Donald Trump used an address at the White House on Friday to tout his six-month-old tax cut package and its effect on the US economy, in what became a falsehood ridden victory lap to mark the passing of the tax cut bill last December.
“Six months ago we unleashed an economic miracle by signing the biggest tax cuts … in American history,” Trump said.
The pompously named “Tax Cuts and Jobs Act” reduced the corporate tax rate from 35% to 21% – the biggest such cut in history – and lowered the tax rate for top earners from 39.6% to 37%. Most taxpayers either saw no decrease in their taxes, or will see them go up.
Trump made a series of exaggerated claims about the US economy, which has continued on a trajectory of growth that began in Barack Obama’s first term. He also skipped recent signs of less healthy developments.
US gross domestic product grew at 2% in the first quarter, the commerce department said on Thursday, missing an earlier estimate of 2.2% growth.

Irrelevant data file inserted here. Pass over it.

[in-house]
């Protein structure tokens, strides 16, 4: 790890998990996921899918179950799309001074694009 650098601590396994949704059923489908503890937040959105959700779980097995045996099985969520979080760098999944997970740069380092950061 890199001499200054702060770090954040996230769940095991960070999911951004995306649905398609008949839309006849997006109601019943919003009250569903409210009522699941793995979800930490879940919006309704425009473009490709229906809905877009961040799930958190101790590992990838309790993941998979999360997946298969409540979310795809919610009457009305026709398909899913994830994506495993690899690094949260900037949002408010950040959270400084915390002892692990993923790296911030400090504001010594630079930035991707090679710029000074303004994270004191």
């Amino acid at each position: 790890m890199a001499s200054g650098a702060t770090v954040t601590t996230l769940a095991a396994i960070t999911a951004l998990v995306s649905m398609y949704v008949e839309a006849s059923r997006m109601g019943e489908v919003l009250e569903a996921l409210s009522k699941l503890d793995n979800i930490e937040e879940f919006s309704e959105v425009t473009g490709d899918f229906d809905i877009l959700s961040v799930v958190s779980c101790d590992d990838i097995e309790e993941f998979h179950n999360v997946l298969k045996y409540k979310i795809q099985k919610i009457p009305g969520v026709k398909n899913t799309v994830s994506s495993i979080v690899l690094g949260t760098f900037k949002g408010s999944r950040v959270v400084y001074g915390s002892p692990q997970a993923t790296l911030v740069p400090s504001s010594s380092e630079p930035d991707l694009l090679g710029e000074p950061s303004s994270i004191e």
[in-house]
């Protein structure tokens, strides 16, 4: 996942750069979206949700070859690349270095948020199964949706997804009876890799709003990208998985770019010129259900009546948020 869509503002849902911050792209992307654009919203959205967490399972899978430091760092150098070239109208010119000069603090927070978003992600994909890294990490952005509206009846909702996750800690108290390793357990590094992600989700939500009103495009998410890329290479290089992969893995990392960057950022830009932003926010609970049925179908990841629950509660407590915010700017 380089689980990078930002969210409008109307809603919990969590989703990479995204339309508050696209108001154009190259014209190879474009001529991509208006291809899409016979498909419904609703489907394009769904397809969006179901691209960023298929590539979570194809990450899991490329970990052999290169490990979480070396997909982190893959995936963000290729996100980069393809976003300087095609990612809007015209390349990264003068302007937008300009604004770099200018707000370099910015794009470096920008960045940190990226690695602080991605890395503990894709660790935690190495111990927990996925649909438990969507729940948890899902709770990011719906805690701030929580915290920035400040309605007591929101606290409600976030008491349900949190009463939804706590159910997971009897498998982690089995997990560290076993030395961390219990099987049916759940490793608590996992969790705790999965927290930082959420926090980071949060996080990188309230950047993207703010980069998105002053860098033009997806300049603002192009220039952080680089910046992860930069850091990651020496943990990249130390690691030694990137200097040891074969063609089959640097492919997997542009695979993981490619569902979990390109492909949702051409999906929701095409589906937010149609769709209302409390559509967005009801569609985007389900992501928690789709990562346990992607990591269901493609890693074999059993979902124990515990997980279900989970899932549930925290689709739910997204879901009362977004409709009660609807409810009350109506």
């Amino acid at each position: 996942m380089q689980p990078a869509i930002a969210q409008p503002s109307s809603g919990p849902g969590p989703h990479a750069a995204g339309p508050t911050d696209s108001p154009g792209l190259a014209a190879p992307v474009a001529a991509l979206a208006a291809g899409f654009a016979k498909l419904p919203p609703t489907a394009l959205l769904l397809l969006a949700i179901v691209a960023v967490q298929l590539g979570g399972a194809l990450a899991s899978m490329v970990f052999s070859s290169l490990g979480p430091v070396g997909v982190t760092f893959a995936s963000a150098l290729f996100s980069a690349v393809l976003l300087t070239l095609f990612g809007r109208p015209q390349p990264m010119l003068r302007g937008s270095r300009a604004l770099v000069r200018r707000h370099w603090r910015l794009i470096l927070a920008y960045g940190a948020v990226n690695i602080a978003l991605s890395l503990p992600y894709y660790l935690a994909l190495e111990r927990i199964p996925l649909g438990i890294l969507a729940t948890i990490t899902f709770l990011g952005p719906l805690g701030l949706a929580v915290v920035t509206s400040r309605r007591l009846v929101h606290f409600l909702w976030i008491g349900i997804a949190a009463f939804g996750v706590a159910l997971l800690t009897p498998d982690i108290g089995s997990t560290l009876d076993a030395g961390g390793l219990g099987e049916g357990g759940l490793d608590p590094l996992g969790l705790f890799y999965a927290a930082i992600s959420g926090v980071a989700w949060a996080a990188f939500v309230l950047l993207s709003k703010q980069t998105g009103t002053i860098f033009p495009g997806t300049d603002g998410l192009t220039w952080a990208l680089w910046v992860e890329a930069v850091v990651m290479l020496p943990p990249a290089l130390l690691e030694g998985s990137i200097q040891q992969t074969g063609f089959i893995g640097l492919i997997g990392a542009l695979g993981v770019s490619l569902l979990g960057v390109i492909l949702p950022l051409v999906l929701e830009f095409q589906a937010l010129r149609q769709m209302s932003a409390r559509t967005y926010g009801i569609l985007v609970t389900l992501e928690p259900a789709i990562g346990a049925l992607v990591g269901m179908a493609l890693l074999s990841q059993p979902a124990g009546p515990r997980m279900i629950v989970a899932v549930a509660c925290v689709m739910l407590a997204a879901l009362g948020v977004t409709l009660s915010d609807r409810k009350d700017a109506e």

Meanwhile, an escalating trade war set off by Trump’s aluminum and steel tariffs, which have been reciprocated by the country’s largest partners, including Canada, Mexico, the European Union and China, could stall the economic engine, economists warn.
According to a forecast by economists at Oxford Economics, the tariffs, which are already squeezing farmers in the midwest, could cost hundreds of thousands of jobs.
Analysts also warned that the tax cut was designed to benefit the wealthiest Americans, including Trump personally. In fact, 80% of the tax breaks go to the top 1% of taxpayers.
But it has nonetheless proven popular among Republicans whom presumably don’t like to think about things like facts, but instead rely on their gut instincts.
The legislation also increased the amount that can be passed tax-free to heirs and, in a blow seemingly aimed at blue states with high taxes such as New York and Connecticut, eliminated significant state and local tax deductions.
Economists have warned that the cuts will blow up the national debt – despite Republican austerity talk.
Republicans have claimed Americans in all lines of work, including low-wage service jobs, have reaped the benefits of the tax cut. But those cuts will expire after Trump is out of office, and then those lower and middle income Americans will see their taxes go up. Meanwhile, the tax cuts for corporations and the wealthiest Americans never expire.